At a Glance

Fluttering over meadows and hayfields in summer, the male Bobolink delivers a bubbling, tinkling song which, loosely interpreted, gives the species its name. The male is unmistakable in spring finery, but before fall migration he molts into a striped brown appearance like that of the female. Bobolinks in this plumage were once known as 'ricebirds' in the South, where they occasionally used to cause serious damage in the ricefields.
Blackbirds and Orioles, Perching Birds
Low Concern
Fields, Meadows, and Grasslands, Freshwater Wetlands, Saltwater Wetlands, Shrublands, Savannas, and Thickets
California, Eastern Canada, Florida, Great Lakes, Mid Atlantic, New England, Northwest, Plains, Rocky Mountains, Southeast, Southwest, Texas, Western Canada
Direct Flight, Flap/Glide, Hovering

Range & Identification

Migration & Range Maps

Migrates in flocks. A long-distance migrant, wintering in southern South America, traveling mostly via Florida and the West Indies, with few occurring in Mexico or Central America.


7" (18 cm). Spring/summer male unmistakable, black below with much white on back, yellow on nape. In late summer he molts to pattern like female and young's: buffy, streaky, with black stripes on crown. Compare to sparrows.
About the size of a Sparrow, About the size of a Robin
Black, Brown, Tan, White, Yellow
Wing Shape
Tail Shape
Multi-pointed, Rounded

Songs and Calls

Flight song is a series of joyous, bubbling, tumbling, gurgling phrases with each note on a different pitch. Call a soft pink, often heard on migration.
Call Pattern
Complex, Falling, Undulating
Call Type
Buzz, Chirp/Chip, Trill


Hayfields, meadows. In migration, marshes. Original prime breeding areas were damp meadows and natural prairies with dense growth of grass and weeds and a few low bushes. Such habitats still favored but hard to find, and today most Bobolinks in eastern United States nest in hayfields. Migrants stop over in fields and marshes, often feeding in rice fields.



5-6, sometimes 4-7. Grayish to pale reddish brown, heavily blotched with brown and lavender. Incubation is by female only, about 11-13 days.


Both parents feed the nestlings. Young leave the nest about 8-14 days after hatching, generally before they are able to fly. 1 brood per year.

Feeding Behavior

Forages for insects and seeds both on the ground and while perched up in grass and weed stalks. Except when nesting, usually forages in flocks.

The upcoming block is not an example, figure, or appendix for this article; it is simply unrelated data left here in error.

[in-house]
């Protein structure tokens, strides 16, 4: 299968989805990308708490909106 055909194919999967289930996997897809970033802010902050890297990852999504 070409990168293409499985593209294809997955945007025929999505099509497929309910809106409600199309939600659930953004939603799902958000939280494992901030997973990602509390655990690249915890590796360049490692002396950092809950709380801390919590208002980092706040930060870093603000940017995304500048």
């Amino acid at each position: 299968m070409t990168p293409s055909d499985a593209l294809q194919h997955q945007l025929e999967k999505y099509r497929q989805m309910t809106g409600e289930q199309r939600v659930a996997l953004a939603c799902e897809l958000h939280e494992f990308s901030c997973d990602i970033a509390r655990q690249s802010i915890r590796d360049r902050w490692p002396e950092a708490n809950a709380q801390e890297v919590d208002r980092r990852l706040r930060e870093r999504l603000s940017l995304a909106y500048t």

Mostly insects and seeds. Majority of summer diet is insects, including beetles, grasshoppers, caterpillars, wasps, ants, and many others, also spiders and millipedes. Also eats many seeds of weeds, grasses, and grains. May feed more heavily on grain during migration, and in former times caused much damage in southern rice fields. In winter in the tropics, may also eat some berries.


Males arrive before females on nesting grounds, and display by flying over fields with shallow fluttering wingbeats while singing. In courtship on the ground, male spreads tail, droops wings, points bill down so that yellow nape is prominent. Nest: Placed on the ground (or rarely just above it), well hidden among dense grass and weeds. Typical ground nest is a slight depression holding a shallow open cup of grass and weed stems, lined with finer grasses.

Climate Vulnerability

Conservation Status

Declining significantly in recent decades; loss of nesting habitat is a likely cause.

Climate Map

Audubon’s scientists have used 140 million bird observations and sophisticated climate models to project how climate change will affect the range of the Bobolink. Learn even more in our Audubon’s Survival By Degrees project.

Climate Threats Facing the Bobolink

Choose a temperature scenario below to see which threats will affect this species as warming increases. The same climate change-driven threats that put birds at risk will affect other wildlife and people, too.

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